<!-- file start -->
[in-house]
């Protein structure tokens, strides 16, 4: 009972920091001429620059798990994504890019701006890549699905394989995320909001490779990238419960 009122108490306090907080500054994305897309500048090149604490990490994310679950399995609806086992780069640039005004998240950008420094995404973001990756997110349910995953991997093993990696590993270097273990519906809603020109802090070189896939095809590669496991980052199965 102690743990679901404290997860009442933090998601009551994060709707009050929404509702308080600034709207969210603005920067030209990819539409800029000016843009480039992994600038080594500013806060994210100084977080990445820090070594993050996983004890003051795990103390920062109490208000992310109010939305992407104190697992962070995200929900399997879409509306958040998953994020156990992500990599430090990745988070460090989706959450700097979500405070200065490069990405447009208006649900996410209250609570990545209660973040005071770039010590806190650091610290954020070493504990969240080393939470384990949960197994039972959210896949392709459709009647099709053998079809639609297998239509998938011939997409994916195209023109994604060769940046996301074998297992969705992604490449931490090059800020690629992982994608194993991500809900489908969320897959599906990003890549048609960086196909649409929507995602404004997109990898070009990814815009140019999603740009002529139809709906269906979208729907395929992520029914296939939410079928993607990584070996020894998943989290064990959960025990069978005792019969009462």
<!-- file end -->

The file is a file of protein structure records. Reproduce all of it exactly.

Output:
[in-house]
């Protein structure tokens, strides 16, 4: 009972920091001429620059798990994504890019701006890549699905394989995320909001490779990238419960 009122108490306090907080500054994305897309500048090149604490990490994310679950399995609806086992780069640039005004998240950008420094995404973001990756997110349910995953991997093993990696590993270097273990519906809603020109802090070189896939095809590669496991980052199965 102690743990679901404290997860009442933090998601009551994060709707009050929404509702308080600034709207969210603005920067030209990819539409800029000016843009480039992994600038080594500013806060994210100084977080990445820090070594993050996983004890003051795990103390920062109490208000992310109010939305992407104190697992962070995200929900399997879409509306958040998953994020156990992500990599430090990745988070460090989706959450700097979500405070200065490069990405447009208006649900996410209250609570990545209660973040005071770039010590806190650091610290954020070493504990969240080393939470384990949960197994039972959210896949392709459709009647099709053998079809639609297998239509998938011939997409994916195209023109994604060769940046996301074998297992969705992604490449931490090059800020690629992982994608194993991500809900489908969320897959599906990003890549048609960086196909649409929507995602404004997109990898070009990814815009140019999603740009002529139809709906269906979208729907395929992520029914296939939410079928993607990584070996020894998943989290064990959960025990069978005792019969009462």